Antoinette Jarrett: I’d love an article called, “Money and the Married Woman.” It would be great info, especially for those in a community property state.

Liz: That’s an excellent idea. In the meantime, you might want to read “Get real: Marriage is a business” and “The myth of the marriage penalty.

Lisa Rastetter: My son will be 18 in a year & wants to start building good credit now. Is this possible?

Liz: Start with “Your teen’s credit is your problem.” Other reads include “9 ways to build a killer credit score from scratch” and “Should you cosign for your kid’s credit card?”

Mark Verbyla: What to do with a windfall of cash, such as oil lease money?

Liz: Read “What to do with a $10,000 windfall.

Jessalyn Cotter: College Financial Aid. The first of four about to enter in Fall 2011. How to get aid and still keep the most of retirement money and investments.

Liz: MSN has a whole decision center on this topic, called Managing College Costs. I’d also recommend checking out FinAid.org.

Jeff Pearce: How to increase your credit score. Is it just a “stay mistake free and wait” game??

Liz: Time helps, but you can take steps to speed things along. “7 fast fixes for your credit score” will help.

Liana Algarín: Is it better to pay off consumer debt aggressively and not put any money into retirement savings, or is it better to save for retirement while allowing debt to build interest?

Liz: Putting debt repayment ahead of retirement savings can actually cost you far more in lost retirement income than you’d save in interest. For more, read “Your money priorities, first to last.”

Brian Young: How to Refinance With No Equity in Your Home

Liz: You may find some answers in “Want to refinance but can’t? 3 tips.”

Kate McGee: Retirement strategies for those in their mid-late 20′s who are DINKs (Double Income No Kids) and plan to stay that way. (If it helps, he’s employed full time with a pension and a small 401(k) and will be forced to retire at 55, and I’m part-time with no benefits)

Liz: MSN’s “Money in your 20s” Decision Center may provide some answers. The good news is that without kids you’ll have more money to put aside for other goals, including retirement.

Mike E Cisneros Jr: Retirement and college savings

Liz: Check out MSN’s Retirement and College Savings Decision Center

Don Blakeley: Continued info on mortgages. What’s good and what’s bad.

Liz: MSN’s Getting the Right Home Loan Decision Center is a good place to start.

Wendy Michael: My husband was offered his dream job, so we left a house that we love in a poor selling market. It looks like we’re going to be landlords for the time being, and I’m trying to read up on all the issues involved (we’re using a property management company, but they don’t do our taxes for us!), and it would be nice to have a roadmap.

Liz: Reading “Do you have what it takes to be a landlord?” should help, but also check out the resources for landlords at Nolo.com.

Daushae Paxton: How to pay off debts while in college.

Liz: You’ll find helpful resources in MSN’s Managing Debt Decision Center.

Debbie Bottrell: Bravo How to correctly clean up my credit reports.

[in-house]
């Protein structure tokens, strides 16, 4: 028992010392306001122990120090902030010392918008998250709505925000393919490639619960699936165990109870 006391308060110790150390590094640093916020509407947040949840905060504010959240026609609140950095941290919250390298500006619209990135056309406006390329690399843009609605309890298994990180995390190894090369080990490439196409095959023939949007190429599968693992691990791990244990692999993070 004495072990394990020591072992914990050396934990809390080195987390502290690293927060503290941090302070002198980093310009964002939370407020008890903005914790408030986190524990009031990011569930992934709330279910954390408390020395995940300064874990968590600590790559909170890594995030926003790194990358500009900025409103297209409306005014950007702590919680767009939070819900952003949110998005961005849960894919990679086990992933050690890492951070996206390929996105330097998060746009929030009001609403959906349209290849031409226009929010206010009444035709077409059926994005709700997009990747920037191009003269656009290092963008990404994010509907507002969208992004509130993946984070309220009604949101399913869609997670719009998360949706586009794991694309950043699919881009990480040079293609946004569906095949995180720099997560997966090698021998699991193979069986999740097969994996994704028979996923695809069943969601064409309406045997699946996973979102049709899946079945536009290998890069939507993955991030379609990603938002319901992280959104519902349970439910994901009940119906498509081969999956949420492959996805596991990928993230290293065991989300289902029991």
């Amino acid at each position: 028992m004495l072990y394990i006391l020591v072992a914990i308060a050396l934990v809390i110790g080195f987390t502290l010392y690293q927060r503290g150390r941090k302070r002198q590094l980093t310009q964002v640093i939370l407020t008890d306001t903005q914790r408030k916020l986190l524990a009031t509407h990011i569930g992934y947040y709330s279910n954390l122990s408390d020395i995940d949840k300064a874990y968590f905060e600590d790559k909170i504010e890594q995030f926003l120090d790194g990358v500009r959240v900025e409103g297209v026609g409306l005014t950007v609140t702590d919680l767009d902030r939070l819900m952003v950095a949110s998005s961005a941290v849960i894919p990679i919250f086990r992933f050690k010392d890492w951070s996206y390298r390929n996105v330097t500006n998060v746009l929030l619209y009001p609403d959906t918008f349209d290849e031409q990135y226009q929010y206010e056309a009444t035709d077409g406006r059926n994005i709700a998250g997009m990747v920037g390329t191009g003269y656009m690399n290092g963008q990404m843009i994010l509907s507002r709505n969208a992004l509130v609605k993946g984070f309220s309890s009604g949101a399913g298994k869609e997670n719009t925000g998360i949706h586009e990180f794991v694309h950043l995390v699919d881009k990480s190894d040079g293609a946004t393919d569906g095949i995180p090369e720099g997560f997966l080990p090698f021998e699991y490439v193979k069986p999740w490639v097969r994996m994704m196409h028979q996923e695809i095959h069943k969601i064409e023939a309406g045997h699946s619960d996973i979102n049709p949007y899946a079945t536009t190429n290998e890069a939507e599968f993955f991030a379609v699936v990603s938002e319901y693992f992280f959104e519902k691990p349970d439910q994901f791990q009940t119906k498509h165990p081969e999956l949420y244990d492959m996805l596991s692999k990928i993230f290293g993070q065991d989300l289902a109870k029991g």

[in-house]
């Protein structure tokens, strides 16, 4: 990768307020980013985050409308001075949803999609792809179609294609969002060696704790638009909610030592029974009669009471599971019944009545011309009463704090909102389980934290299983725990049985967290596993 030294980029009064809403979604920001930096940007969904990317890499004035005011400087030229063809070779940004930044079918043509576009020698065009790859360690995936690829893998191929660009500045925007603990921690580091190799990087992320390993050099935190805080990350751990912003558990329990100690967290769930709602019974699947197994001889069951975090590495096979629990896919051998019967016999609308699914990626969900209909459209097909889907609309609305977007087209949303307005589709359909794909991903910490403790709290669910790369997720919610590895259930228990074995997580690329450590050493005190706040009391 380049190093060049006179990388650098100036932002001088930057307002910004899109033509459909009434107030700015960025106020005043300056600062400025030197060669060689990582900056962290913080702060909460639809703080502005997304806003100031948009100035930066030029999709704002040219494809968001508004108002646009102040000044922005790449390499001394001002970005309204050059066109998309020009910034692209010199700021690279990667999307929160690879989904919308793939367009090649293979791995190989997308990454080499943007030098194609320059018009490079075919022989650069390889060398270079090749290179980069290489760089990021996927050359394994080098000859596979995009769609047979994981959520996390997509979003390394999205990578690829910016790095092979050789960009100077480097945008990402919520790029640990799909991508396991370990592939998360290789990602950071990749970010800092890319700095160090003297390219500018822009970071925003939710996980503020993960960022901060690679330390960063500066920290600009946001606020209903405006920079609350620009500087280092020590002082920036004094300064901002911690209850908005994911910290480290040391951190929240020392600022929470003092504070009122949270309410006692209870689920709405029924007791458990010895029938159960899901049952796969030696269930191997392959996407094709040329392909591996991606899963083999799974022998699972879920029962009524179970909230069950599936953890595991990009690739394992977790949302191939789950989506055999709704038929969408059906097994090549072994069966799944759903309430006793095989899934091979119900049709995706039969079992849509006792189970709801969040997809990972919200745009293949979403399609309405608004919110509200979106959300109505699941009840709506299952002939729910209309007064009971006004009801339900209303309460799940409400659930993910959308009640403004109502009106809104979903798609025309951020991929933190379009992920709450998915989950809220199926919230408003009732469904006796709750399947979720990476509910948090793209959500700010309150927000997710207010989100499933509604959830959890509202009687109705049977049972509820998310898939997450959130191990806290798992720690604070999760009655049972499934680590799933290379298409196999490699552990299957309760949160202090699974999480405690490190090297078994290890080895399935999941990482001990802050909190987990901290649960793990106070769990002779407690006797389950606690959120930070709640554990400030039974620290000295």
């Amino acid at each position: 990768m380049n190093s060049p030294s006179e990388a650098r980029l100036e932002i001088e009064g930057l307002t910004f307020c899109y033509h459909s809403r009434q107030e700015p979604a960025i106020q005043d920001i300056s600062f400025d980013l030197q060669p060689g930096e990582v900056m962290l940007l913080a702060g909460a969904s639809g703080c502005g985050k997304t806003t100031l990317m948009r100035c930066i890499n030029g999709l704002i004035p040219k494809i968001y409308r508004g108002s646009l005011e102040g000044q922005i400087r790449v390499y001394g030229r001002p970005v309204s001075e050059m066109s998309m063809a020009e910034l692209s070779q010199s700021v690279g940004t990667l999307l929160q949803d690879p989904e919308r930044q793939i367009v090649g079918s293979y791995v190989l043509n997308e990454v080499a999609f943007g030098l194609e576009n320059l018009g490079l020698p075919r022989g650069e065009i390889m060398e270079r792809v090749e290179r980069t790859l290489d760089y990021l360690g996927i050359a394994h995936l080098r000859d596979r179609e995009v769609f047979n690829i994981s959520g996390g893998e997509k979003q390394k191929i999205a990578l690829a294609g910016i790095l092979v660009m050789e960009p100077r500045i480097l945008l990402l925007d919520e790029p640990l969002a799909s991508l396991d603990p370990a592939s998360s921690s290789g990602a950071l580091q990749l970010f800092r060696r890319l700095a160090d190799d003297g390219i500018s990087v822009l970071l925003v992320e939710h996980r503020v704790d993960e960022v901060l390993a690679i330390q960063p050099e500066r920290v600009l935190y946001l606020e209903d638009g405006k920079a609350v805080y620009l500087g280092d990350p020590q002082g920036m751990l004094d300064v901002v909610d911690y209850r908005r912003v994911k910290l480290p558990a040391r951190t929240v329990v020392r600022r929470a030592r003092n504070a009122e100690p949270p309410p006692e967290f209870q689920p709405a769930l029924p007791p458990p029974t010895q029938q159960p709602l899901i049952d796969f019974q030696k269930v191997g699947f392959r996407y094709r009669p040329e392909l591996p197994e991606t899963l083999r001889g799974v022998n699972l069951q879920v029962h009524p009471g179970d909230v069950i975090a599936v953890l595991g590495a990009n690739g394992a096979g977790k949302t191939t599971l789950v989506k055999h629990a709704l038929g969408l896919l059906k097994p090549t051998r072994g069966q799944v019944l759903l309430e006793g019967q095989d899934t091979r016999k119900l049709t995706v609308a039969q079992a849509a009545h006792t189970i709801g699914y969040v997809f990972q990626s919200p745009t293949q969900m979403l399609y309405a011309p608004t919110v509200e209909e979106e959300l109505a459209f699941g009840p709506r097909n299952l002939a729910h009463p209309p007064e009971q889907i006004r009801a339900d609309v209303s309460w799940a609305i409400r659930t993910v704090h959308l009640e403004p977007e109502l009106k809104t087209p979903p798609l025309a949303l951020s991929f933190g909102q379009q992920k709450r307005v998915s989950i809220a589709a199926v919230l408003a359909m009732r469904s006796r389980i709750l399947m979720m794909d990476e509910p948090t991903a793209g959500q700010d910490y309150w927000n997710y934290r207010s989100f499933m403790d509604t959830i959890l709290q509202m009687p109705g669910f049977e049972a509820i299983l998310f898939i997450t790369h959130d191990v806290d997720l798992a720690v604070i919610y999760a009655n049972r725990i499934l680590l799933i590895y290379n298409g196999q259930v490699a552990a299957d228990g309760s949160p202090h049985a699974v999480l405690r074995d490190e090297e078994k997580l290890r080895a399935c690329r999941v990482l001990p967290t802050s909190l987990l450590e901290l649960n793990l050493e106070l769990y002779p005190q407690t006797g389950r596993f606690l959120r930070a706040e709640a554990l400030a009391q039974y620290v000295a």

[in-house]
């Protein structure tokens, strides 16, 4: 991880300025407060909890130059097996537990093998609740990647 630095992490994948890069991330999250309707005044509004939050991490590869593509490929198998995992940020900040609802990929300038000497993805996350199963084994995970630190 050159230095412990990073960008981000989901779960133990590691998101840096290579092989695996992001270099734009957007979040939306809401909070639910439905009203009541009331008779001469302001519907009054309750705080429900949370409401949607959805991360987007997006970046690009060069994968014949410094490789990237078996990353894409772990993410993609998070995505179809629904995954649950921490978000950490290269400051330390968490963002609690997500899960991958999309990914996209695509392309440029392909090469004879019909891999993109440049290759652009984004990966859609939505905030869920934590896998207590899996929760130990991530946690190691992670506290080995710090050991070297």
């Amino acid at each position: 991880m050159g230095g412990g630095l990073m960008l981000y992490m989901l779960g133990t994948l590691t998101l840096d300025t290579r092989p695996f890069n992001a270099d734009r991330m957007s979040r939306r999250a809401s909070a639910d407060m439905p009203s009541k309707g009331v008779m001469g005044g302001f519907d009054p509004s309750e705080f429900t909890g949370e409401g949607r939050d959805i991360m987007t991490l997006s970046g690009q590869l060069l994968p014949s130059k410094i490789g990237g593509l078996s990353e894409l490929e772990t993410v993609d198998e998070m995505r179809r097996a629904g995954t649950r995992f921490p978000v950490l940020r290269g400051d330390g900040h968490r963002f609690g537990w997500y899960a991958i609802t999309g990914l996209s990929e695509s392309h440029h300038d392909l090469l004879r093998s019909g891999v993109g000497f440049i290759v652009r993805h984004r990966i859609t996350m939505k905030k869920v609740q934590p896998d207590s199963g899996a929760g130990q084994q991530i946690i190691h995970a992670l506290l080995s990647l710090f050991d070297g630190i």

Liz: Again, “7 fast fixes for your credit score” is the place to start.

Debbie Bottrell: Also how to purchase a home with poor credit

Liz: These days it’s pretty much impossible to get a home loan with credit scores below 580 (or 620 in many cases). See the links above for improving your scores. Once they’re above 620 or so, MSN’s Home Buying Guide may help.

Nancy Thornton: Budgeting – not just how to budget but successful budgeters and their stories and HOW they actually do it – I love reading budgeting stories of people who were on the verge and how they started their budget journey!

Liz: I agree! You may have already seen these stories, but if not, read “Living on $18,000 a year–by choice” and “Retired by 50: What it takes” along with this follow-up.

Amy Welter: Any suggestions on student loans? My interest rates are through the roof because when I started college my parents made to much money and I didn’t qualify for any grants or even financial aid. Now I can’t pay them because I make $10,000 less than 2 years ago and now have a kid. The interest is accruing very very fast and its ruining my credit.

Liz: I’m going to send you straight to FinAid.org’s excellent page explaining your options if you’re having trouble paying student loan debt. You have a lot more options with federal loans than private loans. For more about the dangers of student loans, read “4 fixes for the student loan trap.”

Karyn Hill: I’m slowly working my way back from losing all of my savings and racking up credit card debt because I was laid off. I have a job now and I know the only thing I can do is keep plugging away and wait. I think what I want most is some reassurance that it does pay off in the end. Any chance of hearing some stories from people who were where I am a year or two ago? It’ll make me feel better when I stay home instead of going to a movie, or pass up contributing to my 401K in favor of paying a little extra on my credit cards.

Liz: “Huge debts, paid off fast” may give you some of what you’re looking for, but check out the link above about financial priorities. Saving for retirement needs to be at the top. Good luck!